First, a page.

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      Members Only Fluid Forum View   08/08/2017

      Fluid forum view allows members only to get right to the meat of this community; the topics. You can toggle between your preferred forum view just below to the left on the main forum entrance. You will see three icons. Try them out and see what you prefer.   Fluid view allows you, if you are a signed up member, to see the newest topic posts in either all forums (select none or all) or in just your favorite forums (select the ones you want to see when you come to Fishing Minnesota). It keeps and in real time with respect to Topic posts and lets YOU SELECT YOUR FAVORITE FORUMS. It can make things fun and easy. This is especially true for less experienced visitors raised on social media. If you, as a members want more specific topics, you can even select a single forum to view. Let us take a look at fluid view in action. We will then break it down and explain how it works in more detail.   The video shows the topic list and the forum filter box. As you can see, it is easy to change the topic list by changing the selected forums. This view replaces the traditional list of categories and forums.   Of course, members only can change the view to better suit your way of browsing.   You will notice a “grid” option. We have moved the grid forum theme setting into the main forum settings. This makes it an option for members only to choose. This screenshot also shows the removal of the forum breadcrumb in fluid view mode. Fluid view remembers your last forum selection so you don’t lose your place when you go back to the listing. The benefit of this feature is easy to see. It removes a potential barrier of entry for members only. It puts the spotlight on topics themselves, and not the hierarchical forum structure. You as a member will enjoy viewing many forums at once and switching between them without leaving the page. We hope that fluid view, the new functionality is an asset that you enjoy .
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Duncan7709

Winter Fly Fishing

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Duncan7709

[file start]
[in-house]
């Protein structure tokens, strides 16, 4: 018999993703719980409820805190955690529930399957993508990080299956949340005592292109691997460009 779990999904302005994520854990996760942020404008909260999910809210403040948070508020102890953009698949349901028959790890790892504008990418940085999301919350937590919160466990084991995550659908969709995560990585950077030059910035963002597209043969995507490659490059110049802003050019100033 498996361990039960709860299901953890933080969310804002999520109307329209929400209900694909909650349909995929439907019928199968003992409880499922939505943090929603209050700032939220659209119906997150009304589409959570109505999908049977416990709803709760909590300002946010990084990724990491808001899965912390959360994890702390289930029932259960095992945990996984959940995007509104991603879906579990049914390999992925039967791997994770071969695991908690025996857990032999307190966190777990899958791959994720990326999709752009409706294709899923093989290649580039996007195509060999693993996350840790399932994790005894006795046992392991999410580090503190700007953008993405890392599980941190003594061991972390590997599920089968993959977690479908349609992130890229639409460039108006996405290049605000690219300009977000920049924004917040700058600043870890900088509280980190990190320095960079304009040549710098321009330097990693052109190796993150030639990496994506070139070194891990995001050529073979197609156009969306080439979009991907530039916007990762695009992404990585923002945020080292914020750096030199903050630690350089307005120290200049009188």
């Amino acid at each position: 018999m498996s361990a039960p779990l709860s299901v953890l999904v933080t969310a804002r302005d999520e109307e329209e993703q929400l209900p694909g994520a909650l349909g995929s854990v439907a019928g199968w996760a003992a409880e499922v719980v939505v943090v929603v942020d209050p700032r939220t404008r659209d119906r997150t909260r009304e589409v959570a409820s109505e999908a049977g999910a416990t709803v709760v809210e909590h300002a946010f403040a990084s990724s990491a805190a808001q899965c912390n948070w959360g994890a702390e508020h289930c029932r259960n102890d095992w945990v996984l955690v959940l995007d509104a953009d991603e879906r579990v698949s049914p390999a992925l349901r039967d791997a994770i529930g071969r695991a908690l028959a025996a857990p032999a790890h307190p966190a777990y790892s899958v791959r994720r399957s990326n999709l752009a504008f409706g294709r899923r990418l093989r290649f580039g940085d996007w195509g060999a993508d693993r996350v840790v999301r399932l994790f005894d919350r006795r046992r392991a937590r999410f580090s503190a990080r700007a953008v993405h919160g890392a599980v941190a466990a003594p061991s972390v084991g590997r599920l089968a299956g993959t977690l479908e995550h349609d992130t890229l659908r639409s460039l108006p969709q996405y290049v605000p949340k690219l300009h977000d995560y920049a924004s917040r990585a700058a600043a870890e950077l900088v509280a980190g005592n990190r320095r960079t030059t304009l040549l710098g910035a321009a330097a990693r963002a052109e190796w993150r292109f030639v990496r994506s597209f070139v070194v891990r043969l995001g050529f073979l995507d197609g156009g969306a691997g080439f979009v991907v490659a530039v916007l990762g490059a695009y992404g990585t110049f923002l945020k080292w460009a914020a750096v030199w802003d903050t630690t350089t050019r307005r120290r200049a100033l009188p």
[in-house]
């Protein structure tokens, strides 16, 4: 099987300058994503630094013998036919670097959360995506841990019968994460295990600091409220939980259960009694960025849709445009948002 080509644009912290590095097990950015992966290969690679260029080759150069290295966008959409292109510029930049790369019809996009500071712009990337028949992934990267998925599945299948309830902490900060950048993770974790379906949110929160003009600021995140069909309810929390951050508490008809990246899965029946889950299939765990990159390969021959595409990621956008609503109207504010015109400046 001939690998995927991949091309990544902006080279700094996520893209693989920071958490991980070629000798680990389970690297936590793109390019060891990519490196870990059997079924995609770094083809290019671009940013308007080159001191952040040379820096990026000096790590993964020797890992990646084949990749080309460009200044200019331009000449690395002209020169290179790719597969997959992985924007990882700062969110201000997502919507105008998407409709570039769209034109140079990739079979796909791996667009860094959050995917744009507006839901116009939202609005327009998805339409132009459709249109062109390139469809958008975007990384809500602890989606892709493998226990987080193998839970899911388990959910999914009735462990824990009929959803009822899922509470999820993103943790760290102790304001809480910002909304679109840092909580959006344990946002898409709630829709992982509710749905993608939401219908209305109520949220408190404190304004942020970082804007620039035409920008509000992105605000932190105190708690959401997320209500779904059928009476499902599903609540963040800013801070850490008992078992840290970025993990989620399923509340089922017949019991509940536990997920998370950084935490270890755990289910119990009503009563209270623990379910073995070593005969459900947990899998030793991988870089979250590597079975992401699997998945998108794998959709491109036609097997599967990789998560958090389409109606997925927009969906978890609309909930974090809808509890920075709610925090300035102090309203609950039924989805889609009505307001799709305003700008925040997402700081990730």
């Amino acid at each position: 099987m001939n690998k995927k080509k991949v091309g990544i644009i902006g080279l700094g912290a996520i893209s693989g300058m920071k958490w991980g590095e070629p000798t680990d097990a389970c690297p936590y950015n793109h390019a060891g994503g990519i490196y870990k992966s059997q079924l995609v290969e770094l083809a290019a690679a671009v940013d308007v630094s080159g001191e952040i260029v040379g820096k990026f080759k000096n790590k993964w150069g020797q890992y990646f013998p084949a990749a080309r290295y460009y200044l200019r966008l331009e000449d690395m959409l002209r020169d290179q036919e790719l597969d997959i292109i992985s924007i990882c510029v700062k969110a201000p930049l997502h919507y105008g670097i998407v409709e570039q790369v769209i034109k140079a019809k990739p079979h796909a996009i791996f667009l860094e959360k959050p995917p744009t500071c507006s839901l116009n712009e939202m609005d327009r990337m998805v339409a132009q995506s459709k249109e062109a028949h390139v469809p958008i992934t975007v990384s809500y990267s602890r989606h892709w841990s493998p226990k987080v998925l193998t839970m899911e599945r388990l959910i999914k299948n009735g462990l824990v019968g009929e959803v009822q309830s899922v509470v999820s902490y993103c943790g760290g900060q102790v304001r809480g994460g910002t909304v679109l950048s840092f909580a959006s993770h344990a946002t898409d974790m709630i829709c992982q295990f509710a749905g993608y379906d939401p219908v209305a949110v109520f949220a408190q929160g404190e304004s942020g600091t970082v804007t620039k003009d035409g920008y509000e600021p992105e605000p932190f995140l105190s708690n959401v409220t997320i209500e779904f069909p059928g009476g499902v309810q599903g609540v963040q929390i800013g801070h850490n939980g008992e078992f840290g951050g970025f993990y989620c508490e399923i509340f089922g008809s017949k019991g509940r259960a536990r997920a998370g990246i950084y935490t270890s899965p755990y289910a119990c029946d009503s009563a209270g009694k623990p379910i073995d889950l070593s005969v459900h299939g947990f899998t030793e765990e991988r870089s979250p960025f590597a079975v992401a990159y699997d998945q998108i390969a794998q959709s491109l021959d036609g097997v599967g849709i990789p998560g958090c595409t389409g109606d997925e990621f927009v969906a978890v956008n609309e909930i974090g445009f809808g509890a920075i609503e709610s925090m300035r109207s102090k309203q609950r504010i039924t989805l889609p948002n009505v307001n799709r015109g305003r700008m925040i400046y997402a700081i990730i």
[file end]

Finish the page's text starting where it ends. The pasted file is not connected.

I have never fly fished for trout in the winter and I am wondering what type of flies to use? What about line and reel care? What type of gloves do you wear or do you not wear gloves? Thanks

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JohnS

Winter trout fishing is mostly fishing nymphs slow and deep. Orange scuds are probably the most popular choice of fly, but Pheasant Tails, Hare Ears, and various midge larva also work. Lots of folks use a scud trailed by a small PT or midge larva. In any case, use plenty of weight and get your fly down in deep runs.

I don't do anything special for line or reel care. However, I don't fish when it's much below 30 degrees.

I use simple fingerless, fleece gloves. If you need more than that, it's too cold to fish.

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DinkADunk

Pink Squirel. As for keeping warm, the water isn't too bad (spring creeks aren't that much colder in the winter than the spring/fall). I just wear a pair of breathable waders, a midweight long john and the cabela's fleece wader liners. Up top I wear a midweight long john, fleece shirt, thin cabela's down jacket (no shell, Simms makes something similar), and then a Gortex wading jacket. For gloves I wear the Simms fold-over mitts with some chemical handwarmers and bring a pair of down mitts incase my hands get real cold. I like to wear a balacliva under my hat if it gets too cold. Just make sure you wear boots with a tread, felt is an adventure in the snow. I'll go out if it's 10F or warmer as long as the wind isn't blowing. I like to use a 3wt or 4wt with a nymph taper fly line.

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WxGuy

All good advice here...

Don't forget your sunglasses and sunscreen...especially since all of SE MN is snow-covered. cool.gif If you go without shades, you're pretty much hosed from the start.

Scud and a zebra midge or 18-20 nymph fished with weight should do the trick no matter where you're fishing, unless fish are rising to midges, then a Griffith's Gnat is just what the doctor ordered. By March (even February if it's warm enough), baetis (blue-winged olives) will begin to appear, and that can make for tremendous dry fly fishing as well.

Bottom line, as with fishing any time of the year, don't try to put too much science into it. Go out and have a good time, figure out what works, and don't beat yourself up if you get a skunk.

In the winter, I stick with the same set-up I fish with during the regular season except I use a floating polyleader. With the floating polyleader I put on about 4ft of 6x tippet, tie on the first fly, tie about 12" of 5x to that fly's hook bend, and tie on the second fly. Stick weight about 6" above the first fly, and stick a floating indicator to the knot where the polyleader and tippet are loop-knotted together. That's just about all I fish in the winter, and that works for me.

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